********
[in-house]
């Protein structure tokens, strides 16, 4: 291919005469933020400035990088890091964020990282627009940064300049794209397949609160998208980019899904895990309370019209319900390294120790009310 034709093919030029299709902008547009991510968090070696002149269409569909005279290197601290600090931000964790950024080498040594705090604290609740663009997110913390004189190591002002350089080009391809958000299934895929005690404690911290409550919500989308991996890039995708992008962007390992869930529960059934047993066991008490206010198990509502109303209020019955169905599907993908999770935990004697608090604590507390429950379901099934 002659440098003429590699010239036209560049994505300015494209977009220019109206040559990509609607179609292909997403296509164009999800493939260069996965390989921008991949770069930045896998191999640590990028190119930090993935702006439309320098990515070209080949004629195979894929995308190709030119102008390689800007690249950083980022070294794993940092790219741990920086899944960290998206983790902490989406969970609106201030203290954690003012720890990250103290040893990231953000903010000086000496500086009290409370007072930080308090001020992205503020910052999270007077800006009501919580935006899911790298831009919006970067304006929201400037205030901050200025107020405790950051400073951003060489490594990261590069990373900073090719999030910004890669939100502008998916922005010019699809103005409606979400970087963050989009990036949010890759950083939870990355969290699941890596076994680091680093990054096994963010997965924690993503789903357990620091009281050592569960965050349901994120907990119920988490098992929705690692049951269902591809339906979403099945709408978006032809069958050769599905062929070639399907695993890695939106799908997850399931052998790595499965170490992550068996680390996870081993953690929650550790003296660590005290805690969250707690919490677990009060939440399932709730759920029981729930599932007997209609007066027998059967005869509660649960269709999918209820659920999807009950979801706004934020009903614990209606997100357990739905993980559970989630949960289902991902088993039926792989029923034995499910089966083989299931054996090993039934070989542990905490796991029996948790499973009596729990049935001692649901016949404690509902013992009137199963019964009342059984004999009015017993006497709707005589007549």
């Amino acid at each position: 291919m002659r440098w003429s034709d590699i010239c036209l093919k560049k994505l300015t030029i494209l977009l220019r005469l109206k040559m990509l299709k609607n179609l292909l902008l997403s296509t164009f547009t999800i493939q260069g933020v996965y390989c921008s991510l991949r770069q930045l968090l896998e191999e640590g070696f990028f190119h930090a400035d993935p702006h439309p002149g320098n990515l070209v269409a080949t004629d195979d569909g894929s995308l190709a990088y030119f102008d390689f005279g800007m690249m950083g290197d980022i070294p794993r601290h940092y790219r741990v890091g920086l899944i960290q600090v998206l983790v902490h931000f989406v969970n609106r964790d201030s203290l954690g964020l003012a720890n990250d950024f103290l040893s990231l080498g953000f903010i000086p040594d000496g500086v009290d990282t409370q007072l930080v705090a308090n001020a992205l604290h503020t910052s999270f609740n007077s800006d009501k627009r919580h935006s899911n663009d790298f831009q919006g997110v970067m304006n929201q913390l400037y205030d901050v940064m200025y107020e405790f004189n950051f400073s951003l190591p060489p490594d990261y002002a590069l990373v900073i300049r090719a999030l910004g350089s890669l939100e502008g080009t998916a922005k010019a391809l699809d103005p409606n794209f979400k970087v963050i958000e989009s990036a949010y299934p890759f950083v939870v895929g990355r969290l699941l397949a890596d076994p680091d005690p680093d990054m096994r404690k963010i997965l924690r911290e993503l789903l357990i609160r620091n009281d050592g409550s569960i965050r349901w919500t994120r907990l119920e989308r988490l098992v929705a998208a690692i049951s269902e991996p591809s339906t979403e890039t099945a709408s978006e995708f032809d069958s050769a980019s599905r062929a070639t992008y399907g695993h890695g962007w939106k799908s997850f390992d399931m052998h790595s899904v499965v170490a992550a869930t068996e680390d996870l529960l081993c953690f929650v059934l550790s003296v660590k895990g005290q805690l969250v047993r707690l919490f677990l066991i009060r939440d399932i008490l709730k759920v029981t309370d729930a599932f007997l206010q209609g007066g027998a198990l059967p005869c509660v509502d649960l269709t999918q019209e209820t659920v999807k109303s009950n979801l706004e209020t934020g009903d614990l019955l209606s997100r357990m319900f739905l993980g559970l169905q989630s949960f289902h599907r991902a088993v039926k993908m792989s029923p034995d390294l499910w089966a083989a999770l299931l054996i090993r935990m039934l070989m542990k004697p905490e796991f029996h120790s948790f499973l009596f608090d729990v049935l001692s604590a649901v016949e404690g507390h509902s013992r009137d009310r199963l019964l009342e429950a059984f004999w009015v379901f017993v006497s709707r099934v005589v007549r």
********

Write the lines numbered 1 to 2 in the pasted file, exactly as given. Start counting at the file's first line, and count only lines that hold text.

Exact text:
[in-house]
């Protein structure tokens, strides 16, 4: 291919005469933020400035990088890091964020990282627009940064300049794209397949609160998208980019899904895990309370019209319900390294120790009310 034709093919030029299709902008547009991510968090070696002149269409569909005279290197601290600090931000964790950024080498040594705090604290609740663009997110913390004189190591002002350089080009391809958000299934895929005690404690911290409550919500989308991996890039995708992008962007390992869930529960059934047993066991008490206010198990509502109303209020019955169905599907993908999770935990004697608090604590507390429950379901099934 002659440098003429590699010239036209560049994505300015494209977009220019109206040559990509609607179609292909997403296509164009999800493939260069996965390989921008991949770069930045896998191999640590990028190119930090993935702006439309320098990515070209080949004629195979894929995308190709030119102008390689800007690249950083980022070294794993940092790219741990920086899944960290998206983790902490989406969970609106201030203290954690003012720890990250103290040893990231953000903010000086000496500086009290409370007072930080308090001020992205503020910052999270007077800006009501919580935006899911790298831009919006970067304006929201400037205030901050200025107020405790950051400073951003060489490594990261590069990373900073090719999030910004890669939100502008998916922005010019699809103005409606979400970087963050989009990036949010890759950083939870990355969290699941890596076994680091680093990054096994963010997965924690993503789903357990620091009281050592569960965050349901994120907990119920988490098992929705690692049951269902591809339906979403099945709408978006032809069958050769599905062929070639399907695993890695939106799908997850399931052998790595499965170490992550068996680390996870081993953690929650550790003296660590005290805690969250707690919490677990009060939440399932709730759920029981729930599932007997209609007066027998059967005869509660649960269709999918209820659920999807009950979801706004934020009903614990209606997100357990739905993980559970989630949960289902991902088993039926792989029923034995499910089966083989299931054996090993039934070989542990905490796991029996948790499973009596729990049935001692649901016949404690509902013992009137199963019964009342059984004999009015017993006497709707005589007549």